What Are They and Are They Good or Bad?
by Emma Ware
There is so much we don’t know about our food that it can be overwhelming, confusing, frustrating, and even angering.
This month I hope I can shed some light on such a dark subject; I say dark only because most of us are in the dark about this subject and we need to dissect it a bit at a time.
The definition of GMO is genetically modified organism. That can be applied to a number of subjects since the definition goes on to say a GMO is any organism whose genetic material has been altered using genetic engineering techniques. The exact definition of a genetically modified organism and what constitutes genetic engineering varies, with the most common being an organism altered in a way that does not occur naturally by mating and/or natural recombination.
That’s enough to scare the bejeebies out of me. New genes can be introduced or endogenous genes can be enhanced, altered or knocked out. When all that applies to the foods we eat, I become nauseous.
We just don’t know what has been done to our food supply and just how much has been altered and what has been added or removed.
Let’s start by examining a simple example. Our beautiful corn is no longer what our first citizens ate when crops were harvested in Plymouth. Back then, it was pure and planted in soil untouched by chemicals— unlike what our crops grow in today.
Wikipedia has the most current information I have found that covers every phase of GMO concerns and questions. It is worth investigating for those of you wanting detailed and documented information.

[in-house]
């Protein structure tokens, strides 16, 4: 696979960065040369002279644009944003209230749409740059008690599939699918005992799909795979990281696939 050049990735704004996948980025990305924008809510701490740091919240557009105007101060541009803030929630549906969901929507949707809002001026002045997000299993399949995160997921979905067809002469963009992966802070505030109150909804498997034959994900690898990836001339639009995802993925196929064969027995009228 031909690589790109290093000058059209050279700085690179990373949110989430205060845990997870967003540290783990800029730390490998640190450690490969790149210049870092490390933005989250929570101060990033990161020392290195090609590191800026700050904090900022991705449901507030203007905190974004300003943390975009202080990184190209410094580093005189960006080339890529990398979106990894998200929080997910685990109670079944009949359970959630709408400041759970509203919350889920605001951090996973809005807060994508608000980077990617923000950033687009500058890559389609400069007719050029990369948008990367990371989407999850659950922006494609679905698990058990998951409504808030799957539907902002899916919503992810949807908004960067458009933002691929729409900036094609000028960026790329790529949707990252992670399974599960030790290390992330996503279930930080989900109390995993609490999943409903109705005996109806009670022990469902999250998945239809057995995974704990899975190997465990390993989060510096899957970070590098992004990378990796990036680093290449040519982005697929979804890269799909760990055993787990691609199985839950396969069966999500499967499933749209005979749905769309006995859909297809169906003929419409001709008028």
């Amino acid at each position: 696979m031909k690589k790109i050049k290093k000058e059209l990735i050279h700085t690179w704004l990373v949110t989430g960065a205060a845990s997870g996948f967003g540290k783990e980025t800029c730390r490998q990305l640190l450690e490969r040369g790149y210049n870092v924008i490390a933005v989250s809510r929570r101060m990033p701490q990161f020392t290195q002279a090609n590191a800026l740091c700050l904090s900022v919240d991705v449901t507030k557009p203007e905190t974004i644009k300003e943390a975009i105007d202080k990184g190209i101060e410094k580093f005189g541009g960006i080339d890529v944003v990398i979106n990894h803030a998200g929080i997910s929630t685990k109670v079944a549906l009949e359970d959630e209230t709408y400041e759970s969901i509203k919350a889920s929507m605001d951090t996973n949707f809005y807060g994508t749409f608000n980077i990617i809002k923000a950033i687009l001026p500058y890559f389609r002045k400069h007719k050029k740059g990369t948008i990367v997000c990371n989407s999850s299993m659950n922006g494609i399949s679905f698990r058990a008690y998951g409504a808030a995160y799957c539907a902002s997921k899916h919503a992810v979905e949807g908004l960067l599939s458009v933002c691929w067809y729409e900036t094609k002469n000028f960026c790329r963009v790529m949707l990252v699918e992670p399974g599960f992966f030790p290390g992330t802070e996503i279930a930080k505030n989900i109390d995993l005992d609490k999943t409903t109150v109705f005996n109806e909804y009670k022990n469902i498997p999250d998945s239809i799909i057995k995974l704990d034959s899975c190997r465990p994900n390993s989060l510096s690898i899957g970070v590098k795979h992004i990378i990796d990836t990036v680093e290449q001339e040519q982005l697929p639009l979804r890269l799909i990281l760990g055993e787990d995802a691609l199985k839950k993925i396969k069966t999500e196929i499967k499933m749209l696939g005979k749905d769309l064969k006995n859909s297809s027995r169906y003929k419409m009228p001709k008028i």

Corn has been the most notoriously genetically modified and abused product I found, but it’s not limited to planted crops.
Chemicals have been introduced to make all corn crops resistant to pests, but what does it do to the mature crop? Does it cause us to be resistant to insect bites when we eat it? Just wondering.
I’ve just finished reading about genetically modified salmon and nearly choked on the description of how they are modified. The salmon now contains a growth hormone gene that acts like an “on” switch that enables the salmon to grow year-round instead of seasonally like wild or farmed salmon. It grows to market size in half the time (16-18 months verses 32-36 months) for conventional Atlantic salmon.
We have become subject to a society that looks to increase productivity, increasing profits for chemical industries who develop the techniques to increase production, by genetically engineering crops and fish and who knows what else.
What has happened to appreciating real and unaltered foods? Do we know how it all came about? Are there more of us who wonder what will be next? Should we be messing with the natural order of things for profit? What do you think?
Whatever you choose, as I always mention, whenever you chose to make changes to your health routine, check first with your doctor.
Let me know what you think, come see me at the office, 2798 D Howard Ave, Market Common Myrtle Beach, or give me a call at 843 997-7037.